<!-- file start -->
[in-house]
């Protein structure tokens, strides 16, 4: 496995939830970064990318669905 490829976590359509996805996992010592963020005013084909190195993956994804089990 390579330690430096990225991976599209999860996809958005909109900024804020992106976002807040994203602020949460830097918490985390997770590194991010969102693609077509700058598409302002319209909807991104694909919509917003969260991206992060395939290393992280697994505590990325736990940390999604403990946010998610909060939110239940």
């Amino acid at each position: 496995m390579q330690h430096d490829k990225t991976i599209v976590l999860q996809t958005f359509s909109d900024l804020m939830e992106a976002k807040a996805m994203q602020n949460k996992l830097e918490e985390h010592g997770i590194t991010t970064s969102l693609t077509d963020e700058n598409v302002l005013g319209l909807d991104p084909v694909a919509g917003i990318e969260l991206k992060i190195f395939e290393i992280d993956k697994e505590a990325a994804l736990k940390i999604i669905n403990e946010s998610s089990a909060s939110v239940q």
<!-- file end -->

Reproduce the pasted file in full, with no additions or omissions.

[in-house]
């Protein structure tokens, strides 16, 4: 496995939830970064990318669905 490829976590359509996805996992010592963020005013084909190195993956994804089990 390579330690430096990225991976599209999860996809958005909109900024804020992106976002807040994203602020949460830097918490985390997770590194991010969102693609077509700058598409302002319209909807991104694909919509917003969260991206992060395939290393992280697994505590990325736990940390999604403990946010998610909060939110239940």
């Amino acid at each position: 496995m390579q330690h430096d490829k990225t991976i599209v976590l999860q996809t958005f359509s909109d900024l804020m939830e992106a976002k807040a996805m994203q602020n949460k996992l830097e918490e985390h010592g997770i590194t991010t970064s969102l693609t077509d963020e700058n598409v302002l005013g319209l909807d991104p084909v694909a919509g917003i990318e969260l991206k992060i190195f395939e290393i992280d993956k697994e505590a990325a994804l736990k940390i999604i669905n403990e946010s998610s089990a909060s939110v239940q």